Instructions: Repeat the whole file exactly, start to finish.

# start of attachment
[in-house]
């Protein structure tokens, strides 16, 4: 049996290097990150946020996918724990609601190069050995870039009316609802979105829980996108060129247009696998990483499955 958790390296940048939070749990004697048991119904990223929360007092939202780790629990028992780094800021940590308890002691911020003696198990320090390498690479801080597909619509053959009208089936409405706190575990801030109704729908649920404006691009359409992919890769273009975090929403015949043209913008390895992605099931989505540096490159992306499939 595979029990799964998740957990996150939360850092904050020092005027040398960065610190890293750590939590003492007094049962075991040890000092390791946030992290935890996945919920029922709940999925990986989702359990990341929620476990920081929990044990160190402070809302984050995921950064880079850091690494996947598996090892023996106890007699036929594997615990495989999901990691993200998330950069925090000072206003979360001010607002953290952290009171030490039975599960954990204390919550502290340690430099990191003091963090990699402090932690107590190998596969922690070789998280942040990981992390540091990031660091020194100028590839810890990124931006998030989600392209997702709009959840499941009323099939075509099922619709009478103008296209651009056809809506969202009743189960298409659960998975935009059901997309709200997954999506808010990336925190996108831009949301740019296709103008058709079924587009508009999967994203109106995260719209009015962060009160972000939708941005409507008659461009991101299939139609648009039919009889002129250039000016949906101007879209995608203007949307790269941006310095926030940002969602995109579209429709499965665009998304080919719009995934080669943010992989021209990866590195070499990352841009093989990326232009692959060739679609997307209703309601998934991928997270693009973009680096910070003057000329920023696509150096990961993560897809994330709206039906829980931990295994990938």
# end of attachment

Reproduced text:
[in-house]
């Protein structure tokens, strides 16, 4: 049996290097990150946020996918724990609601190069050995870039009316609802979105829980996108060129247009696998990483499955 958790390296940048939070749990004697048991119904990223929360007092939202780790629990028992780094800021940590308890002691911020003696198990320090390498690479801080597909619509053959009208089936409405706190575990801030109704729908649920404006691009359409992919890769273009975090929403015949043209913008390895992605099931989505540096490159992306499939 595979029990799964998740957990996150939360850092904050020092005027040398960065610190890293750590939590003492007094049962075991040890000092390791946030992290935890996945919920029922709940999925990986989702359990990341929620476990920081929990044990160190402070809302984050995921950064880079850091690494996947598996090892023996106890007699036929594997615990495989999901990691993200998330950069925090000072206003979360001010607002953290952290009171030490039975599960954990204390919550502290340690430099990191003091963090990699402090932690107590190998596969922690070789998280942040990981992390540091990031660091020194100028590839810890990124931006998030989600392209997702709009959840499941009323099939075509099922619709009478103008296209651009056809809506969202009743189960298409659960998975935009059901997309709200997954999506808010990336925190996108831009949301740019296709103008058709079924587009508009999967994203109106995260719209009015962060009160972000939708941005409507008659461009991101299939139609648009039919009889002129250039000016949906101007879209995608203007949307790269941006310095926030940002969602995109579209429709499965665009998304080919719009995934080669943010992989021209990866590195070499990352841009093989990326232009692959060739679609997307209703309601998934991928997270693009973009680096910070003057000329920023696509150096990961993560897809994330709206039906829980931990295994990938």